► In today’s Spokesman-Review — Senate deal would extend sales tax deduction — Taxpayers in Washington could save an average of $500 a year on their federal taxes under a bipartisan deal announced Wednesday by a Senate committee. The Senate Finance Committee is expected to vote today on a bill that would extend dozens of tax breaks, including the deduction for sales tax for residents of eight states that don’t have an income tax. Said U.S. Sen. Maria Cantwell (D-Wash)., a member of the committee: “Unless the sales tax is made deductible, taxpayers in Washington and other states without an income tax bear a disproportionate share of the federal tax burden.”




► At AFL-CIO Now — Laborers honored as apprenticeship trailblazer, innovator — Wednesday marked the 75th Anniversary of the signing of the National Apprenticeship Act and at a ceremony marking the historic job training act, Labor Secretary Hilda Solis honored the Laborers’ apprenticeship programs with a 21st Century Trailblazer and Innovator award.

► At TPM — Witness at GOP’s ‘English only’ House hearing has racist ties — A Republican witness at today’s House Judiciary subcommittee hearing on legislation making English the official language of the United States is from an organization with ties to racism.

► In the Hollywood Reporter — SAG-AFTRA receives AFL-CIO charter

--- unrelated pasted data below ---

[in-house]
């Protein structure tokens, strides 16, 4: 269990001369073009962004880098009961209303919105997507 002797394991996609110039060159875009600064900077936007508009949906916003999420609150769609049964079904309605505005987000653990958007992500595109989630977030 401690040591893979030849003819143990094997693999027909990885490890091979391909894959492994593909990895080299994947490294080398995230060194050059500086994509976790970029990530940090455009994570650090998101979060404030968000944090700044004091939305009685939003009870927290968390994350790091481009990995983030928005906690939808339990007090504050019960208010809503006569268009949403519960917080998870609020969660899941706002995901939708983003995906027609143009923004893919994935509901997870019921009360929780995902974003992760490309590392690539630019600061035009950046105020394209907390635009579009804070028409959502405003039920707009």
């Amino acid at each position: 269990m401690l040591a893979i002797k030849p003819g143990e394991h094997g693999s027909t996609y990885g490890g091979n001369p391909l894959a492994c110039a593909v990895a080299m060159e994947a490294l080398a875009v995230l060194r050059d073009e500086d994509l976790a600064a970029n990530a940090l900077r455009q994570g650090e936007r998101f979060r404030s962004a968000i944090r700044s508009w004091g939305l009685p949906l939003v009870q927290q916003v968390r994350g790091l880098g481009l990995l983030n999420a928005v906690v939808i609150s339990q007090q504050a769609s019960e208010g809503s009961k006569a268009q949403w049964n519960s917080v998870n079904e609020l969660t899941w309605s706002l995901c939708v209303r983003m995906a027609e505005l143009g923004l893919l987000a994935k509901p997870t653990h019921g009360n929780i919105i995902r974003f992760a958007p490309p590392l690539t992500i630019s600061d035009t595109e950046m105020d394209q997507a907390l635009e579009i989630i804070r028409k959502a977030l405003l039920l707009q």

► In the NW Labor Press — BrucePac’s immigrant workforce says “no” to union — At a pair of cooked meat and poultry processing plants in Woodburn and Silverton, Oregon, a group of 284 mostly immigrant workers will remain nonunion. A July 26 election resulted in 57 votes for joining Laborers Local 296, and 189 against. To oppose the campaign, BrucePac employed the nationally-known anti-union law firm Jackson Lewis, and held over a month of workplace “classes” which were led by Spanish-speaking anti-union consultants. Ironically, BrucePac was the test case in a 2010 federal court lawsuit in which the U.S. Chamber of Commerce tried to strike down the Worker Freedom Act — a 2009 Oregon law which bans mandatory anti-union meetings.

EDITOR’S NOTE — Union members and leaders followed and filmed. Union supporters fired and their property vandalized. Another day in the life of American workers trying to exercise their freedom to choose a union without employer threat and coercion.